The owner of a cafe in Western Australia has been charged by a Perth council with selling “unsuitable food” after a family allegedly tested positive for THC after they claim they were served a hash brownie.
The family, who have asked not to be identified, visited the Bada Bing Café in Woodlands, western Perth, Australia in March of this year.
The mother says that she, daughter Emily and three-year-old son Thomas all shared a brownie at the cafe, which prides itself as being child-friendly, with “toys and colouring in to keep the little ones happy”.
Shortly after eating the cake, the little girl began behaving oddly, and seemed to be seeing things that were not there.
Emily’s mother told ABC Radio Perth: ”It was very frightening, I was trying to calm Emily; she would calm down, and then she would just open her eyes and give out this blood-curdling scream.”
“Her heart was racing so much, that I actually couldn’t count it … I was terrified, and so was Emily.
After they went to hospital, Sharon began developing similar symptoms, while their three-year-old son Thomas was drowsy.
Tests showed Sharon and the two children all had traces of marijuana in their system, according to the ABC
Michael, who did not eat the brownie or have any symptoms, said he returned to the cafe the next day and bought another brownie.
In a statement from its lawyers, the owners of the cafe said the allegations were a “total shock”.
The ABC reported that the girl’s father said he purchased a second brownie and gave it to police for testing.
The City of Stirling, which enforces food quality legislation, said one brownie showed the presence of THC and one showed the presence of cannabinoids.
The incident was reported to police and investigated by the City of Stirling, which charged the business owner with two counts of selling unsuitable food, contrary to section 18 of the Food Act 2008.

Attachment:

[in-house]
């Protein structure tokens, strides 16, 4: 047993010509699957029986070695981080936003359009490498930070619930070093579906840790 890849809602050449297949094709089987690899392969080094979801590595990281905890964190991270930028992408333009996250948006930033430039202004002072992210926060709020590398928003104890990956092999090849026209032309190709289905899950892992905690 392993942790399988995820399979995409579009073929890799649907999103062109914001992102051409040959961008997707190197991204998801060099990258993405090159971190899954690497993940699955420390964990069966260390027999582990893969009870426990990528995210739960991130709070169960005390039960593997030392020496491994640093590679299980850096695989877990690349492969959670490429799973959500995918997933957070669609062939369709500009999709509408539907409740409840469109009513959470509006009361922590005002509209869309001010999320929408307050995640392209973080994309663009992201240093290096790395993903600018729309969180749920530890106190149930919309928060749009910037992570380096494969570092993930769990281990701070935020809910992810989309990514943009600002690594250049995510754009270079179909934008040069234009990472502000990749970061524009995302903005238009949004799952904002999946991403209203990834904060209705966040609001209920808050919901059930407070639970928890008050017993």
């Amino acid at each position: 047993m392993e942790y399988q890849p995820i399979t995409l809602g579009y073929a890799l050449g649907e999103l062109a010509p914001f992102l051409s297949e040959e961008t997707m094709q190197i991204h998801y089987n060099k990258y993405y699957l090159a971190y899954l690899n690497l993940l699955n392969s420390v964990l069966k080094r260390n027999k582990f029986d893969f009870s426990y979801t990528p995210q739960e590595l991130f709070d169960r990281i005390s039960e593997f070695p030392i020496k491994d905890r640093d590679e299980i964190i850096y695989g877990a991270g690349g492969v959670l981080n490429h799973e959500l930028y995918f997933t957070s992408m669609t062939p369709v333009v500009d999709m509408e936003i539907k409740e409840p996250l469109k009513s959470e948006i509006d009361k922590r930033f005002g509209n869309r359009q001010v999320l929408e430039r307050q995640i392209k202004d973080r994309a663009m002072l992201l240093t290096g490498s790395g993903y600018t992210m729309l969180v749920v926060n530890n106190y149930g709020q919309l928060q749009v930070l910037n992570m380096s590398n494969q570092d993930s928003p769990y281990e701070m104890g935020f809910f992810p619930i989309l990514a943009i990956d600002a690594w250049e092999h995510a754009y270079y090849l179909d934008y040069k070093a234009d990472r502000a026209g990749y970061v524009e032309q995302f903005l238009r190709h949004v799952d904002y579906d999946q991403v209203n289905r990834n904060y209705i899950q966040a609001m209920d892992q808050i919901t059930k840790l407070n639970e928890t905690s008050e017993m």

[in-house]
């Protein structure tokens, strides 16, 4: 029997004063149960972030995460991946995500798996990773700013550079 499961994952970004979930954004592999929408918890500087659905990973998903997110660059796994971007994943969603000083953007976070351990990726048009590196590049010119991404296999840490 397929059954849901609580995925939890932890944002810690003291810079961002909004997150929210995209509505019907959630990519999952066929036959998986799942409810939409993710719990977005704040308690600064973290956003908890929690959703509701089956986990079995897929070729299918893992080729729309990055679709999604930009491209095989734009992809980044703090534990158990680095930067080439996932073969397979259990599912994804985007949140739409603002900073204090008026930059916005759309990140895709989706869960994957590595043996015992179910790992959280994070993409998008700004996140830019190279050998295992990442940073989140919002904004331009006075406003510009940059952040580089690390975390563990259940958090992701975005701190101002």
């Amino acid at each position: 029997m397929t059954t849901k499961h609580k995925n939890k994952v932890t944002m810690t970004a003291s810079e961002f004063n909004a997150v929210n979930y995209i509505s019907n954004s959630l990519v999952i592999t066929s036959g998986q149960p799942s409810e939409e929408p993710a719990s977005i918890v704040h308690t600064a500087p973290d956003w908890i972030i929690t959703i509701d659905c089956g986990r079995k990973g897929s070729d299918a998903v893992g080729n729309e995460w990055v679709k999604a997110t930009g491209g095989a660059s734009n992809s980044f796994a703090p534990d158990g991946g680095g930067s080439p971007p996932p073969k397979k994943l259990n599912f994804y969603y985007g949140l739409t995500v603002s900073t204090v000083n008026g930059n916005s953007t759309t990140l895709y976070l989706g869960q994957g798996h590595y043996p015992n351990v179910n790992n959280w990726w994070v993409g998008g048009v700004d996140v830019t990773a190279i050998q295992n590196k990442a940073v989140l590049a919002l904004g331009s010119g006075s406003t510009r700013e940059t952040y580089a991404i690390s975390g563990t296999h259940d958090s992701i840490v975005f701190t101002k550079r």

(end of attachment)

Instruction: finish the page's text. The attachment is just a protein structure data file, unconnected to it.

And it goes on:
That offence carries fines of up to $40,000 for individuals.
The cafe owners said they only became aware of the charges when they were reported by the ABC on Tuesday, and said neither they nor their lawyer had received a summons.
In a statement, the City of Stirling said the alleged offences occurred on 2 and 3 March.
“Analysis of one brownie confirmed the presence of THC and other cannabinoids,” a spokeswoman for the council said.
Following a council investigation, business owner Nathan Sharp, trading as Bada Bing Cafe, was charged by the council with two counts of selling food that was unsuitable on March 2 and 3.
He is due to face Perth Magistrates Court on July 19.
“We can assure our residents and the community that we have done a thorough investigation,” the council spokeswoman said.
“This appears to be an isolated incident and the city believes it has addressed any potential risk to the community.”
“It came as a total shock to us that a Perth family is alleging that they became ill after eating at our café,” Simona Sharp said in a statement.
“We of course have, and continue to fully investigate this allegation.
“There will now be a court process, which has to take its course.
“We want to respect this process by not commenting any further at this time.
The owners said they had cooperated with a Western Australian police investigation and had been told by police that no charges would be laid.
“We have cooperated with the City of Stirling in their investigation,” they said. “We are most disappointed that we only came to know of the two charges being laid by the local council under the provisions of the Food Act on ABC Radio this morning.
A spokesman from WA Police told Guardian Australia they received a complaint about the brownies and conducted an investigation but “deemed there was insufficient evidence to prefer charges.”
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